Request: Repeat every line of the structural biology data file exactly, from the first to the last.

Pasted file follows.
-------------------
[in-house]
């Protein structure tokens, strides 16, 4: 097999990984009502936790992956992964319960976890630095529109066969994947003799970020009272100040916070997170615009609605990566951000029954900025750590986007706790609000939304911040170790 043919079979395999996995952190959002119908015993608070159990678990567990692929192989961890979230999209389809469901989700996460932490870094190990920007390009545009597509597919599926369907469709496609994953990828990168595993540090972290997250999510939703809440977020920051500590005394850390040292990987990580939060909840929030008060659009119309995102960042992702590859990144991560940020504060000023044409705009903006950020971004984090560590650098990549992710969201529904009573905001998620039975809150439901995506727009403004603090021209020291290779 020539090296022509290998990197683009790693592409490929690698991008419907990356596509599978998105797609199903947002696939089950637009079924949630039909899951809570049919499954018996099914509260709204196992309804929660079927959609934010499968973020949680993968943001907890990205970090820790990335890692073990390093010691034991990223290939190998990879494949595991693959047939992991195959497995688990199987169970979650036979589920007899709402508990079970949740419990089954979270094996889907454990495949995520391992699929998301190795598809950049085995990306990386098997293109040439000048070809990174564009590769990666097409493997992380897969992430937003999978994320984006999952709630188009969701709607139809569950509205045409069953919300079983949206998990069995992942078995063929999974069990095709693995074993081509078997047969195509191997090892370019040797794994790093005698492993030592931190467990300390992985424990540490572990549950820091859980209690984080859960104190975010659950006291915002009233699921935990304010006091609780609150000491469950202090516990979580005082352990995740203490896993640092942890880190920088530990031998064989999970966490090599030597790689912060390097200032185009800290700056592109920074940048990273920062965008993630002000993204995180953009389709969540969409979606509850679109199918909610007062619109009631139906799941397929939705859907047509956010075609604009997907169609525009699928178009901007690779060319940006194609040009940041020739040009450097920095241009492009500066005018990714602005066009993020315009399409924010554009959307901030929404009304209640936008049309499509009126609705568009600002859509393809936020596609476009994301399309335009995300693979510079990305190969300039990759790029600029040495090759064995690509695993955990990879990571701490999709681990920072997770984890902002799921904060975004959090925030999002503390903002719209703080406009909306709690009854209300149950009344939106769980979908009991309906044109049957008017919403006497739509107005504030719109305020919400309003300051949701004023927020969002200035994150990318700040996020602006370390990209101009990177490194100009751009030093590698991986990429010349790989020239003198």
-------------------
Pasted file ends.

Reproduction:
[in-house]
């Protein structure tokens, strides 16, 4: 097999990984009502936790992956992964319960976890630095529109066969994947003799970020009272100040916070997170615009609605990566951000029954900025750590986007706790609000939304911040170790 043919079979395999996995952190959002119908015993608070159990678990567990692929192989961890979230999209389809469901989700996460932490870094190990920007390009545009597509597919599926369907469709496609994953990828990168595993540090972290997250999510939703809440977020920051500590005394850390040292990987990580939060909840929030008060659009119309995102960042992702590859990144991560940020504060000023044409705009903006950020971004984090560590650098990549992710969201529904009573905001998620039975809150439901995506727009403004603090021209020291290779 020539090296022509290998990197683009790693592409490929690698991008419907990356596509599978998105797609199903947002696939089950637009079924949630039909899951809570049919499954018996099914509260709204196992309804929660079927959609934010499968973020949680993968943001907890990205970090820790990335890692073990390093010691034991990223290939190998990879494949595991693959047939992991195959497995688990199987169970979650036979589920007899709402508990079970949740419990089954979270094996889907454990495949995520391992699929998301190795598809950049085995990306990386098997293109040439000048070809990174564009590769990666097409493997992380897969992430937003999978994320984006999952709630188009969701709607139809569950509205045409069953919300079983949206998990069995992942078995063929999974069990095709693995074993081509078997047969195509191997090892370019040797794994790093005698492993030592931190467990300390992985424990540490572990549950820091859980209690984080859960104190975010659950006291915002009233699921935990304010006091609780609150000491469950202090516990979580005082352990995740203490896993640092942890880190920088530990031998064989999970966490090599030597790689912060390097200032185009800290700056592109920074940048990273920062965008993630002000993204995180953009389709969540969409979606509850679109199918909610007062619109009631139906799941397929939705859907047509956010075609604009997907169609525009699928178009901007690779060319940006194609040009940041020739040009450097920095241009492009500066005018990714602005066009993020315009399409924010554009959307901030929404009304209640936008049309499509009126609705568009600002859509393809936020596609476009994301399309335009995300693979510079990305190969300039990759790029600029040495090759064995690509695993955990990879990571701490999709681990920072997770984890902002799921904060975004959090925030999002503390903002719209703080406009909306709690009854209300149950009344939106769980979908009991309906044109049957008017919403006497739509107005504030719109305020919400309003300051949701004023927020969002200035994150990318700040996020602006370390990209101009990177490194100009751009030093590698991986990429010349790989020239003198």